Winning Is for Losers

Written By Judd Miller

If you can't accept losing, you can't win.
—Vince Lombardi, championship football coach

Failure is a pejorative term for not getting what we want when we want it, or for not measuring up to someone else’s standards.  It’s common (though not necessary) to feel upset when this happens. Our culture reinforces this notion that “winning” is better than “losing,” and perpetuates the myth that we can somehow have one without the other.

In truth, what you have is an experience and a basket of labels. You cannot win without losing, because one is meaningless without the other. They must come together.  Knowing how to lose is a prerequisite to winning, because it is only through the mistakes that you make along the way that you learn how to win. After all, you learned to walk by falling; it was the perpetual falling down that refined your sense of balance into a sustained, upright stride.

Yet you must be faithful to yourself while you're "losing." Rarely do we "win" at something the first time, and we almost never master a skill with our first stroke. Whether it's playing the piano, raising a child, or starting a business, we will make many mistakes before we master the challenge before us. Indeed, failure is the only way we can master the challenge.

So what happens to people who see losing as a part of winning?

1. They Become Smarter
People who can accept losing are able to learn and grow from the experience, and put the lesson to immediate use. With each failure, they become smarter and harder to defeat.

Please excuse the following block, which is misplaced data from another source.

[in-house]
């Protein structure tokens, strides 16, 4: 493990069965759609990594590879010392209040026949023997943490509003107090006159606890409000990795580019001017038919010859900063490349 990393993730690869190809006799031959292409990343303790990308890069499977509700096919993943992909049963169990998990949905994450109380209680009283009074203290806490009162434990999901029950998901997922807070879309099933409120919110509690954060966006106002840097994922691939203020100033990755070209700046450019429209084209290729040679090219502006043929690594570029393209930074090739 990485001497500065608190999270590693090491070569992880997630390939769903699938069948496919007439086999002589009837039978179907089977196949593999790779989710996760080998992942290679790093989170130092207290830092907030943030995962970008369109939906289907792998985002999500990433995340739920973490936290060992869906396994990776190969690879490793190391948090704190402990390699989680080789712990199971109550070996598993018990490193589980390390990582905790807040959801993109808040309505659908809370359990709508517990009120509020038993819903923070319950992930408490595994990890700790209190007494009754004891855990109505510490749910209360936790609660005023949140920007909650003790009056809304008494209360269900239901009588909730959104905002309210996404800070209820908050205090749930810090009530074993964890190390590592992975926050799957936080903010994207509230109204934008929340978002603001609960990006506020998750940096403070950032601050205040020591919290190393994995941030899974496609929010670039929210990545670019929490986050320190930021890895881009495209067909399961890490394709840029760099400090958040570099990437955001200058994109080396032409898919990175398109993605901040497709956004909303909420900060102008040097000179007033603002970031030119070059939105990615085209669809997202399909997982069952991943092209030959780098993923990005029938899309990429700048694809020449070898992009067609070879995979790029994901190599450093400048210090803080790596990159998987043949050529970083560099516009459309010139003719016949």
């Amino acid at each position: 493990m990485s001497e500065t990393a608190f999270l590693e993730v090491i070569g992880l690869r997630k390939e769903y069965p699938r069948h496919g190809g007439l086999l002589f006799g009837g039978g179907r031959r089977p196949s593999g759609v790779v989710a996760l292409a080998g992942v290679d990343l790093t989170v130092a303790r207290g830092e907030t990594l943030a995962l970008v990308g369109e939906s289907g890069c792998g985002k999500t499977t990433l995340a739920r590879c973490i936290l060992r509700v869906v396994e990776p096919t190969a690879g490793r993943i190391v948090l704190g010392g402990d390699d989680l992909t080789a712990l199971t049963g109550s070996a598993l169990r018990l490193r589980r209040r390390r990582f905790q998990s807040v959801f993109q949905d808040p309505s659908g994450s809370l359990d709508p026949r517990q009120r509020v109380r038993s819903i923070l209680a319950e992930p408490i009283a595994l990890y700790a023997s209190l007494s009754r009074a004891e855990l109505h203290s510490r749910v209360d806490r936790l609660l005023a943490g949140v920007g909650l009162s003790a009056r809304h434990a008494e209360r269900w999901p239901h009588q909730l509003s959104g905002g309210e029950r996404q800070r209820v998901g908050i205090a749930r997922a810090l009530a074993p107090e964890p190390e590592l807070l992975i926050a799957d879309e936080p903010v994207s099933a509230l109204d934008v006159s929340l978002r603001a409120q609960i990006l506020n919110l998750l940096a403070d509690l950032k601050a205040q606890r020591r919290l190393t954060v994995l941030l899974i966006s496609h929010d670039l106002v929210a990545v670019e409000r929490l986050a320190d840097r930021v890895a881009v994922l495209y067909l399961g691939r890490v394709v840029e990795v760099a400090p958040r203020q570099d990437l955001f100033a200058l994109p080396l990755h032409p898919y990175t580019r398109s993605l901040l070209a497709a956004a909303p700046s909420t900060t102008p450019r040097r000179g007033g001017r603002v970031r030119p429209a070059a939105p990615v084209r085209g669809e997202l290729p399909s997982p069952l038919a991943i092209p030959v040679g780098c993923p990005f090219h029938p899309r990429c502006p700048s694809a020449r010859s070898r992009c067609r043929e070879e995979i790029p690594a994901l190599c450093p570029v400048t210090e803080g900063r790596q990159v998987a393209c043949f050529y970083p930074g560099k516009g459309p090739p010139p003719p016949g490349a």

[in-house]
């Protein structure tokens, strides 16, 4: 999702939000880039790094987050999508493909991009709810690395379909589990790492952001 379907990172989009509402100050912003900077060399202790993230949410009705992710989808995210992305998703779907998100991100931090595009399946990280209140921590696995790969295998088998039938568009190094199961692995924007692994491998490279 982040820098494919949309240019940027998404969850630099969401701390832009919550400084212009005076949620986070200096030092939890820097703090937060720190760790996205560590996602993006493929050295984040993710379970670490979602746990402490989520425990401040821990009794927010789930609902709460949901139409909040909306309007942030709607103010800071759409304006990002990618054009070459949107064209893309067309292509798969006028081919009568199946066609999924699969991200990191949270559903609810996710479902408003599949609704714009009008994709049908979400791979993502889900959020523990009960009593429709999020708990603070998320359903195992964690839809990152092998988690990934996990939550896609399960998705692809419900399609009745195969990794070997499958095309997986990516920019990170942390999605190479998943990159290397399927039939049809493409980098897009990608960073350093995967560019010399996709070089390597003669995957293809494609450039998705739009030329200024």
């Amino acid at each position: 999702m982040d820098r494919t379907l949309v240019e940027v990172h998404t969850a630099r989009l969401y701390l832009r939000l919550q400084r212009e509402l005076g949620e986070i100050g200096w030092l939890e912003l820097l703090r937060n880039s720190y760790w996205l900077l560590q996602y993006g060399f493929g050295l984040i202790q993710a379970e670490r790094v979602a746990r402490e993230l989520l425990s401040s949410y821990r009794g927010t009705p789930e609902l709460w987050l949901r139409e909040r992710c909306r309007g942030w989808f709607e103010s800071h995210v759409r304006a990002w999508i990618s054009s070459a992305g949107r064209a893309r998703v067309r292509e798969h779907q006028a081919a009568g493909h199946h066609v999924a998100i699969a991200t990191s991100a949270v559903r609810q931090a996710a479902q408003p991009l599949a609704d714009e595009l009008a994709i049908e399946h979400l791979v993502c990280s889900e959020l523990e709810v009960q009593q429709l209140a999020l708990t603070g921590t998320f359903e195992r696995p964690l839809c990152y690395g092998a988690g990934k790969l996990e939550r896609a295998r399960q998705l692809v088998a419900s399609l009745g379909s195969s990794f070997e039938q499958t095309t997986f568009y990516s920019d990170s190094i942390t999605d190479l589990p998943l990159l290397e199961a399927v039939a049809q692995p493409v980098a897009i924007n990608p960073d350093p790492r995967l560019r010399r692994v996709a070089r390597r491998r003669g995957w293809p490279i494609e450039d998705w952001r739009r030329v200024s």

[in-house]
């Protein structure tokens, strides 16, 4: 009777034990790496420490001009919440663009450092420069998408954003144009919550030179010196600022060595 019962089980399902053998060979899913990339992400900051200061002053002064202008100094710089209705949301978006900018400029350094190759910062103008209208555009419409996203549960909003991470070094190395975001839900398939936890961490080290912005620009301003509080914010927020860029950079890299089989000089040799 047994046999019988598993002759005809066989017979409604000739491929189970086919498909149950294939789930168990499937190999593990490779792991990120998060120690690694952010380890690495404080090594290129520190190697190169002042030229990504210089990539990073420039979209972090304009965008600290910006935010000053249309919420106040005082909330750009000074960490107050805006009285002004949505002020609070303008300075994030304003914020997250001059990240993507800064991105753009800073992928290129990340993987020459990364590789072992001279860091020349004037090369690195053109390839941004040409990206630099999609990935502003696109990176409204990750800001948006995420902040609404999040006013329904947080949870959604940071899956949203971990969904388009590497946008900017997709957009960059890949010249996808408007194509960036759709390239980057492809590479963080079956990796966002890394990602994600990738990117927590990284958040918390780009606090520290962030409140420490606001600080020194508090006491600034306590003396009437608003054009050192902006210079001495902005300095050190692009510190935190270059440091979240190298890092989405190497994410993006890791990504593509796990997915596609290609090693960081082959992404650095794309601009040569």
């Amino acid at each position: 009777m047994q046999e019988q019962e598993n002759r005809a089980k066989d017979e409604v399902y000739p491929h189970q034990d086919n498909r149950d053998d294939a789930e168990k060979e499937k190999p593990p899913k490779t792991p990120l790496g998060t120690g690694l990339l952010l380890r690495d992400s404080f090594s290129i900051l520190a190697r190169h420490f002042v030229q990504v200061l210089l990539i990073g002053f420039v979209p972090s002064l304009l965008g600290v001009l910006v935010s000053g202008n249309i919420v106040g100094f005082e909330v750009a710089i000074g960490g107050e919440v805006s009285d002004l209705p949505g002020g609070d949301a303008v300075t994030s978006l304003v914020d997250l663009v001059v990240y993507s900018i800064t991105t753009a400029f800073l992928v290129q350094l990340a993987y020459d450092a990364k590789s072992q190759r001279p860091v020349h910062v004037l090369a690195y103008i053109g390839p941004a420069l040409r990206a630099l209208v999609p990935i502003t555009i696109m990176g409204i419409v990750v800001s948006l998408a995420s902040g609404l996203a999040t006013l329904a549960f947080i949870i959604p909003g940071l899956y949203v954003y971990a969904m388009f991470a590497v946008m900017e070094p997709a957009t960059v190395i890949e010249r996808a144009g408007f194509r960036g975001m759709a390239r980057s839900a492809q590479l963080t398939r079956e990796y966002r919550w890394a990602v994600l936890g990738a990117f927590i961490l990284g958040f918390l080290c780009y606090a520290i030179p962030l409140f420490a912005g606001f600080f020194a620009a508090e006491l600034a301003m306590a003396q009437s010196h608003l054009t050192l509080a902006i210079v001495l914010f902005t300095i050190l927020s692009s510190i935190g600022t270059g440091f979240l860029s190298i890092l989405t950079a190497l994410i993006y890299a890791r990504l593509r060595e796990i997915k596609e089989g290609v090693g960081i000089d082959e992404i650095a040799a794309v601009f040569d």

2. They Increase Their Self-Confidence
People who can accept losing increase their self-confidence as they begin to appreciate the subtleties of the challenge and refine their approach. They measure their progress not by where they’re headed, but by how far they’ve come. Their appreciation nurtures self-confidence, which improves their performance, in a positive feedback loop.

3. They Keep Marching Forward
People who can accept losing are free to keep on trying. They don't get strung up in self-criticism or despair. They affirm themselves no matter what the outcome, and see the challenge through to the end. They don't take losing personally; losing is an education, not a reflection. People who accept losing as a resourceful part of winning keep moving forward, stronger and more skilled than they were before.

The Quality of Your Experience is Determined by the Quality of Your Meaning

Ultimately, though, it's not the winning or losing that matters, but the meaning you give to your experiences, because that's all you ever have anyway.

Others may think nothing of achievements that you and I consider amazing. And they might be astonished at accomplishments that we take utterly for granted. The achievement itself has no meaning, there is only the meaning a particular person assigns to it. And as the final days of Jesus Christ demonstrate, it’s the meaning that makes all the difference in the world.